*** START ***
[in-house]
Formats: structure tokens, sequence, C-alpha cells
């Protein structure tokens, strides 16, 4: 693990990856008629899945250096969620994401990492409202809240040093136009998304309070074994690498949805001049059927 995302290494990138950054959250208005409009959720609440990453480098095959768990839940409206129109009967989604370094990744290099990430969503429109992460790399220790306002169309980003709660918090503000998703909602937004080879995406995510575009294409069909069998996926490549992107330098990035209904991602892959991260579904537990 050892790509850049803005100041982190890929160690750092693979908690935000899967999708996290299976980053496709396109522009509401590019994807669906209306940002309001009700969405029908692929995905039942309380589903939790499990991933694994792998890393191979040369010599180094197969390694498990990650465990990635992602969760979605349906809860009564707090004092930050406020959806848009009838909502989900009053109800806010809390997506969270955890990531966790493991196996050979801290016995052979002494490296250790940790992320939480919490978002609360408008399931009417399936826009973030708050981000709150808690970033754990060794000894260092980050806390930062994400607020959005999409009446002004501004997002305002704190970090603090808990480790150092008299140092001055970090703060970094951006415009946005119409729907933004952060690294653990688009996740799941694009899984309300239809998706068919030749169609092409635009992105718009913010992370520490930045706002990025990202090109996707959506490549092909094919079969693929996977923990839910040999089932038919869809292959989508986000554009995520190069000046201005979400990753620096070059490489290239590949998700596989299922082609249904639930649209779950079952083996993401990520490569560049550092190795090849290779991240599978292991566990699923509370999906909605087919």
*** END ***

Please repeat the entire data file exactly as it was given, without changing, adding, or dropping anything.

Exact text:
[in-house]
Formats: structure tokens, sequence, C-alpha cells
């Protein structure tokens, strides 16, 4: 693990990856008629899945250096969620994401990492409202809240040093136009998304309070074994690498949805001049059927 995302290494990138950054959250208005409009959720609440990453480098095959768990839940409206129109009967989604370094990744290099990430969503429109992460790399220790306002169309980003709660918090503000998703909602937004080879995406995510575009294409069909069998996926490549992107330098990035209904991602892959991260579904537990 050892790509850049803005100041982190890929160690750092693979908690935000899967999708996290299976980053496709396109522009509401590019994807669906209306940002309001009700969405029908692929995905039942309380589903939790499990991933694994792998890393191979040369010599180094197969390694498990990650465990990635992602969760979605349906809860009564707090004092930050406020959806848009009838909502989900009053109800806010809390997506969270955890990531966790493991196996050979801290016995052979002494490296250790940790992320939480919490978002609360408008399931009417399936826009973030708050981000709150808690970033754990060794000894260092980050806390930062994400607020959005999409009446002004501004997002305002704190970090603090808990480790150092008299140092001055970090703060970094951006415009946005119409729907933004952060690294653990688009996740799941694009899984309300239809998706068919030749169609092409635009992105718009913010992370520490930045706002990025990202090109996707959506490549092909094919079969693929996977923990839910040999089932038919869809292959989508986000554009995520190069000046201005979400990753620096070059490489290239590949998700596989299922082609249904639930649209779950079952083996993401990520490569560049550092190795090849290779991240599978292991566990699923509370999906909605087919």